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You get what you pay for, and with Allegiant Air, that’s taken to the extreme. The ultra-low-cost carrier is being punished by the US Department of Transportation (DOT) for routine instances of uncomfortable temperatures on board its aircraft.

The DOT has fined Allegiant $225,000 after it found that the airline “failed to provide passengers a comfortable cabin temperature” on 10 different occasions where aircraft were delayed on the tarmac during 2016 and 2017. This is the second fine in six months for Allegiant after the DOT slapped the airline with a $250,000 fee for violating consumer protection rules.

Even worse, most of the airports where the incidents occurred were in high-temperature regions during summer months, including Las Vegas and El Paso, Texas. Allegiant said passengers on the flights in question were subject to outdoor temperatures north of 110 degrees. Its use of portable air conditioning carts and other tools to supplement the aircraft’s internal air conditioning system apparently failed to keep aircraft cabins at reasonable temperatures.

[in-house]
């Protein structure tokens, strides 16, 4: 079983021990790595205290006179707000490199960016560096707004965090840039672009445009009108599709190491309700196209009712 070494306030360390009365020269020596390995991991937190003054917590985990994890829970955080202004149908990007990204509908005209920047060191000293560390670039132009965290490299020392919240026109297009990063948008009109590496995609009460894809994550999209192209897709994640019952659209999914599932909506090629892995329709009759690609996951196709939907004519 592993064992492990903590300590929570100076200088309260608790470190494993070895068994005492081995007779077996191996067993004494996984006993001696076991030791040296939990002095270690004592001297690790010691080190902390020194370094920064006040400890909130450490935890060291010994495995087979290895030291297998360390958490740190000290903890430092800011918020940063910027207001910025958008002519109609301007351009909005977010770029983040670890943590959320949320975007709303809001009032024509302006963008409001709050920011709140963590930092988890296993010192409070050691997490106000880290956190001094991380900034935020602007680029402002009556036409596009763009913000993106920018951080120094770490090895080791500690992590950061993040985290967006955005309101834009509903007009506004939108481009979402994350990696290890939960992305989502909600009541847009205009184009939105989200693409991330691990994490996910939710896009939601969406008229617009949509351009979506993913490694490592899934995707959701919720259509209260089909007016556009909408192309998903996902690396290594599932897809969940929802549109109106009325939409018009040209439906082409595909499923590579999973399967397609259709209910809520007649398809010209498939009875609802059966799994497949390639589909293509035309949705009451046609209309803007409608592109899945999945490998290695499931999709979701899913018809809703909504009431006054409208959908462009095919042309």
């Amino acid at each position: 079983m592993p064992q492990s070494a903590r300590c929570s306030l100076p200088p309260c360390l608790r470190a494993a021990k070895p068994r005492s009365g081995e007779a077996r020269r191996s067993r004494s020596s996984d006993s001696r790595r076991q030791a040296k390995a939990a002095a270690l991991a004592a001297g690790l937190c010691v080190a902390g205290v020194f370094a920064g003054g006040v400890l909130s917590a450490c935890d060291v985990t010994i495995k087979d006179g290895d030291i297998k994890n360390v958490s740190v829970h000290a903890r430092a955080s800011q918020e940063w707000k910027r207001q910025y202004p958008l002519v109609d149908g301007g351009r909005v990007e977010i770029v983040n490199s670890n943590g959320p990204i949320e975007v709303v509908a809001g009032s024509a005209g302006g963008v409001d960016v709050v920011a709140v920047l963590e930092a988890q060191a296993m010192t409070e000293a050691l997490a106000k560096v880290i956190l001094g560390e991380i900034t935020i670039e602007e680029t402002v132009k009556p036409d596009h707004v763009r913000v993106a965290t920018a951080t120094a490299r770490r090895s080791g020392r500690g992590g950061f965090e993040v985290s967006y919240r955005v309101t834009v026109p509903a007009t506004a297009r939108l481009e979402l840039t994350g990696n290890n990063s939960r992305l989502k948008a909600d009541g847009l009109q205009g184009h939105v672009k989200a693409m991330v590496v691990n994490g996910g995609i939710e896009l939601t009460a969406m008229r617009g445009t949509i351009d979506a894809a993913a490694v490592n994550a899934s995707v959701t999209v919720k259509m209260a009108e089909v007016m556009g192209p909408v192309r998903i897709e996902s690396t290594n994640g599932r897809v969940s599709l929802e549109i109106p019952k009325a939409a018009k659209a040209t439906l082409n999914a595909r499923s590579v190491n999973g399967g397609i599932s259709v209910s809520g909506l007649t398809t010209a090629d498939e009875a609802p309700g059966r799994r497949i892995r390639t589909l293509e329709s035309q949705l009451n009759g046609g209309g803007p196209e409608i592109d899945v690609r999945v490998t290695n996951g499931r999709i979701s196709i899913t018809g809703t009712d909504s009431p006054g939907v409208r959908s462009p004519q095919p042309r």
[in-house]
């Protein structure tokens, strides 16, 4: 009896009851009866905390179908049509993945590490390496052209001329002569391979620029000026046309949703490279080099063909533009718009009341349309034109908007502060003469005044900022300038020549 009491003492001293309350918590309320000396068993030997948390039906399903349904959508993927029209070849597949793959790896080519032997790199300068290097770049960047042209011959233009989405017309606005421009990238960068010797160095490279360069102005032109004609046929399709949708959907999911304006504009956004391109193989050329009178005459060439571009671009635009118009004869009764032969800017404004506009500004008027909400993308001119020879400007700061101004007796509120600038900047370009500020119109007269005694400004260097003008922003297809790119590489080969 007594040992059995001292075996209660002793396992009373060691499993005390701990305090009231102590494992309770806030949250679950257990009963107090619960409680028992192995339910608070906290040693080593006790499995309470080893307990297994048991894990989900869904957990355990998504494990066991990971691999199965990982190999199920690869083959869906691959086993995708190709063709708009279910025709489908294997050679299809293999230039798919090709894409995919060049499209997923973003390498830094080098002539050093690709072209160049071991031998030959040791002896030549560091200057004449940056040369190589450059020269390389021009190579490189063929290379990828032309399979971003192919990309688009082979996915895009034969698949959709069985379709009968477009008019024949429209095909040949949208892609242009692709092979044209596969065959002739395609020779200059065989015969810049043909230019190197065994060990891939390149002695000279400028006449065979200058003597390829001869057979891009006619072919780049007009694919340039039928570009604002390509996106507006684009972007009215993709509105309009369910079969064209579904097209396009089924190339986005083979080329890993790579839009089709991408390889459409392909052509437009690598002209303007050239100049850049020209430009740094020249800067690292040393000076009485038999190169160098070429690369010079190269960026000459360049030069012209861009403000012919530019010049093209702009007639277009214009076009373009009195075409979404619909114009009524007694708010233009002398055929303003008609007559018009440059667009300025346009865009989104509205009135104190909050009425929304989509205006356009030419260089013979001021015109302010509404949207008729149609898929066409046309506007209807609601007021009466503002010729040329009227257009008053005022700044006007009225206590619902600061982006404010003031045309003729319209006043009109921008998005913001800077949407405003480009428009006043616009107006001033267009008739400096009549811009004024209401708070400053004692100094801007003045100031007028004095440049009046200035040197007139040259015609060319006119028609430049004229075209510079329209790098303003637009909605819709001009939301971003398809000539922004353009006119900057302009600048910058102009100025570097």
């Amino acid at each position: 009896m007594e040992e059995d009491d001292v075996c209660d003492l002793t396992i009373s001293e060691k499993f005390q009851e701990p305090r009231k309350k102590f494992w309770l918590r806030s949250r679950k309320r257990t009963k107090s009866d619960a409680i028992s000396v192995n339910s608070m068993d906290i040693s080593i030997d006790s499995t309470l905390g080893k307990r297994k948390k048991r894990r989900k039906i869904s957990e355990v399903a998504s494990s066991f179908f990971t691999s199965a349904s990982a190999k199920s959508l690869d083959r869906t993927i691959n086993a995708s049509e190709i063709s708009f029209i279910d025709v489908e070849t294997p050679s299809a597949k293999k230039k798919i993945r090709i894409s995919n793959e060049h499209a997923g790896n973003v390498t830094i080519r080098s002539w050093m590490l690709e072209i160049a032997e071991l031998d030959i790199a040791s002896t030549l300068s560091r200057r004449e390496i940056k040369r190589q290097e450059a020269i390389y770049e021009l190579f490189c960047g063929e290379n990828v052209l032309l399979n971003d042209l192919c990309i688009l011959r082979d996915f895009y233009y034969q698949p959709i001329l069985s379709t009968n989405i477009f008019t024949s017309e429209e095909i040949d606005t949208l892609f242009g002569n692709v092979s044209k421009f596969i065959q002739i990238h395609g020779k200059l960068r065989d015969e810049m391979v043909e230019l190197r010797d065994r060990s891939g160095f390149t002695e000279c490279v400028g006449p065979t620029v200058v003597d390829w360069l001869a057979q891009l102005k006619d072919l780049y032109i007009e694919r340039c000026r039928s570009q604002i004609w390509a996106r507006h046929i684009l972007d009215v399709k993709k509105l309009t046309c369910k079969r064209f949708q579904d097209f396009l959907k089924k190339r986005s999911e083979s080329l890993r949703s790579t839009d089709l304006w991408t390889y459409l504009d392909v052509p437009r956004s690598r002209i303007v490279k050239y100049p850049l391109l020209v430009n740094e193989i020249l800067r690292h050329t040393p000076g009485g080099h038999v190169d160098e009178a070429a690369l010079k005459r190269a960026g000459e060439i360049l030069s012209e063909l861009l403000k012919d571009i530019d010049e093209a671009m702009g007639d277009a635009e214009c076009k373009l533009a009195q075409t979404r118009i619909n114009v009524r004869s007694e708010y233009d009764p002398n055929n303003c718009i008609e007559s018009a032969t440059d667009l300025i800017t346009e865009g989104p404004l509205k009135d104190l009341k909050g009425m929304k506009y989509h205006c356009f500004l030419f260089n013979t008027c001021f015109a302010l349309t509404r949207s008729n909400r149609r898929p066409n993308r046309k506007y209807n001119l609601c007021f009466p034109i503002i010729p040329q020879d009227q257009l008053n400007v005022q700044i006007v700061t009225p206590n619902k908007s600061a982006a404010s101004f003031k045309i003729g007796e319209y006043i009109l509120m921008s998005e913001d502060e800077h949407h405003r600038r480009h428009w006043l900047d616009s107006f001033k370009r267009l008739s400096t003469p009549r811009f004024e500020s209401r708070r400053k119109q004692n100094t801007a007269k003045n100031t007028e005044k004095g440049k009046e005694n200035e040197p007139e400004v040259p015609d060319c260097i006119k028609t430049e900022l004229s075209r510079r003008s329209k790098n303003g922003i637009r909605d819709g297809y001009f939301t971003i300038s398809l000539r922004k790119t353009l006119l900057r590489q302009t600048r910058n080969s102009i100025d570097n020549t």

“In one of these instances, Allegiant did not provide food and water to passengers in a timely manner or announce to passengers that they had an opportunity to deplane, as required by DOT rules,” the DOT said in a statement.

According to USA Today, the government “based its findings on passenger complaints, crewmember statements, temperature readings, reported medical incidents, operational considerations such as the use of external cooling units or air carts during the delays and decisions to deplane passengers.”

In April, CBS’ “60 Minutes” aired a report on Allegiant that detailed similar incidents on planes that even included smoke-filled cabins and cases where the airline forced passengers to stay on board during uncomfortable or dangerous circumstances.

It’s unclear whether the “60 Minutes” investigation, which was critical about the DOT’s lack of discipline on Allegiant’s issues, had anything to do with the issuance of the fines.

The airline defended its decisions as “sensible” because of customers’ desire to get to their destination as quickly as possible. Allegiant says it will change its training procedures to better avoid temperature issues and noted that its soon-to-come all-Airbus fleet can better cool cabins than its older MD-80 aircraft.

In the DOT’s April fine, the agency said Allegiant “failed to provide passengers with disabilities adequate and timely assistance in moving within airport terminals, and did not adequately respond to complaints filed by passengers with disabilities. In addition, Allegiant failed to provide timely responses to consumer complaints and failed to make prompt refunds to consumers when they were due.”

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